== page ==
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Chicago and Boston food-tech startups raise millions to lower cost of healthy food

ImpactAlpha, September 9 – Eric Schmidt’s venture fund Innovation Endeavors led Farmer’s Fridge’s $30 million Series C round to help it expand its healthy vending machines across the Midwest. Separately, Boston-based Spyce raised $21 million, led by the Collaborative Fund, for its robot-run healthy kitchens.

Chicago-based company Farmer’s Fridge provides vending machines to hospitals, offices, college campuses and airport stocked with fresh, healthy food options. The company uses a predictive algorithm to determine what to stock and where, and makes all meals fresh daily. It has installed more than 180 vending machines in Chicago and Milwaukee since launching in 2013.

The company has now raised a $30 million Series C round, led by Innovation Endeavors, former Google CEO Eric Schmidt’s venture fund. The round was backed by former McDonald’s CEO Don Thompson’s venture fund Cleveland Avenue, Danone Manifesto Ventures, GreatPoint Ventures, DNS Capital, Finistere Ventures, DOM Capital and Hyde Park Angels. The new funds bring Farmer’s Fridge’s total funding to about $40 million. They will allow the company to expand to Detroit, Indianapolis, Cincinnati and St. Louis.

Meanwhile, high-tech restaurant chain Spyce, in Boston, raked in $21 million for its Series A round, led by the Collaborative Fund, with backing from Khosla Ventures and a number of reputable chefs.

The company, which was started by four MIT grads in 2015, makes healthy food more accessible and affordable. “Whether you’re a broke college student, single mom looking for a quick option for kids or someone working three jobs to make ends meet, many people are priced out of quality. So, we came up with a solution: a robotic kitchen,” the company’s website says. Its Boston restaurant cooks made-to-order meals in an automated kitchen. The firm’s Series A funding will be used to open new restaurants across the East Coast.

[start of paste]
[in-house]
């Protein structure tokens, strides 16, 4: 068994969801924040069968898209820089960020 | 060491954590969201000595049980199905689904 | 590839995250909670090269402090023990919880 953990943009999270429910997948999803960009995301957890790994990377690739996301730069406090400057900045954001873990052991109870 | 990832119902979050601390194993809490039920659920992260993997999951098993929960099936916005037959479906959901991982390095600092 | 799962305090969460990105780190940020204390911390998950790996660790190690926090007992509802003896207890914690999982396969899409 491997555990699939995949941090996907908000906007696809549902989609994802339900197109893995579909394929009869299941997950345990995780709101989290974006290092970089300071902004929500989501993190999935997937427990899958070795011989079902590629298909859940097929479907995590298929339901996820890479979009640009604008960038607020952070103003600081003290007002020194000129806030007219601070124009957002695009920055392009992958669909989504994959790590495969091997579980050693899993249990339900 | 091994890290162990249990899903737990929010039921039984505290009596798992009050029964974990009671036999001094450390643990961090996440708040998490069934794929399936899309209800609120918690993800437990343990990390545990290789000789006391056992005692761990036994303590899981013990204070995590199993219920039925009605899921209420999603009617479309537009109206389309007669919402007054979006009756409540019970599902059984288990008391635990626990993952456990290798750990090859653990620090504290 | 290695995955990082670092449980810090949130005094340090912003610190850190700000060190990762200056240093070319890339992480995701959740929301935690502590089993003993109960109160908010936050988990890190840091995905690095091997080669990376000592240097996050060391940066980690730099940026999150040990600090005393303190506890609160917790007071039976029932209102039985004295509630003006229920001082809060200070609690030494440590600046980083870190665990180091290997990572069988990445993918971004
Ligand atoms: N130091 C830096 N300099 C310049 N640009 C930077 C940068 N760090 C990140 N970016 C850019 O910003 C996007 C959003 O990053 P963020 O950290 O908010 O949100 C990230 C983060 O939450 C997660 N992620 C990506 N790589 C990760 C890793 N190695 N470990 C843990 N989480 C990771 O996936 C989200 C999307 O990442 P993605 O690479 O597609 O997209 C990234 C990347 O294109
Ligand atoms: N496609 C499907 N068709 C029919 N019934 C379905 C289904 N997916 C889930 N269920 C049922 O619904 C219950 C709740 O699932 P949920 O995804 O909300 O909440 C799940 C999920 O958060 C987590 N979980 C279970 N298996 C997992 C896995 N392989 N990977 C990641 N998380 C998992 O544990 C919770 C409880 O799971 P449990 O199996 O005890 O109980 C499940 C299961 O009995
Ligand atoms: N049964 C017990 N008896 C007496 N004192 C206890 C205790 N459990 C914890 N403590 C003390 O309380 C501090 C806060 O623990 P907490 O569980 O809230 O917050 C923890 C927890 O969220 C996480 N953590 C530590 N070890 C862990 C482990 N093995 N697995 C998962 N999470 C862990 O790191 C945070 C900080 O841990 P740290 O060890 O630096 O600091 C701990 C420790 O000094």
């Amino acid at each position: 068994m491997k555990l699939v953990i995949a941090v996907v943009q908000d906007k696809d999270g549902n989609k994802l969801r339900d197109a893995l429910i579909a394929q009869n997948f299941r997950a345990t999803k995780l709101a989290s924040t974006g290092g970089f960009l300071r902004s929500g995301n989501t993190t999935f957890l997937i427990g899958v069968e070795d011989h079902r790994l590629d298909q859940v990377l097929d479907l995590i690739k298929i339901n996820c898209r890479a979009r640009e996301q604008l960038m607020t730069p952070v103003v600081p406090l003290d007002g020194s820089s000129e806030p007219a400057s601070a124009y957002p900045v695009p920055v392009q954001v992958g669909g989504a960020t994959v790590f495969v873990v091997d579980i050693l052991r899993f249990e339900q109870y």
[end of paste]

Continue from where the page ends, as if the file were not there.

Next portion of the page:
Spyce’s use of a robotic kitchen implies the reason people haven’t been able to “access healthy and delicious food” is partly because of human labor costs. The company addresses this on its FAQ page, saying: “It’s a new model so we are not “cutting” jobs, but our restaurant does have fewer employees than your typical quick service restaurant. The employees that we do have, we pay well. The aim of this venture was to make tasty nutritious food affordable, and we do that by being as efficient as possible.”

Bain Double Impact calls a trend: sustainable meals

The Collective Fund, which has backed other health food restaurants like SweetGreen and byChloe (also a Bain Double Impact portfolio company), also comments on automation and its investment in Spyce: “Many people like to talk about robots replacing humans or humans fundamentally being better than robots – but our belief is: when the two work well together, the result is optimal. And the Spyce team has found that intersection.”

Nevertheless, there’s a worthwhile impact trade-off debate here: what one company does as a “new model” for the benefit of human wellness can be adapted to existing models at the expense of human jobs (albeit mostly poor-paying ones).

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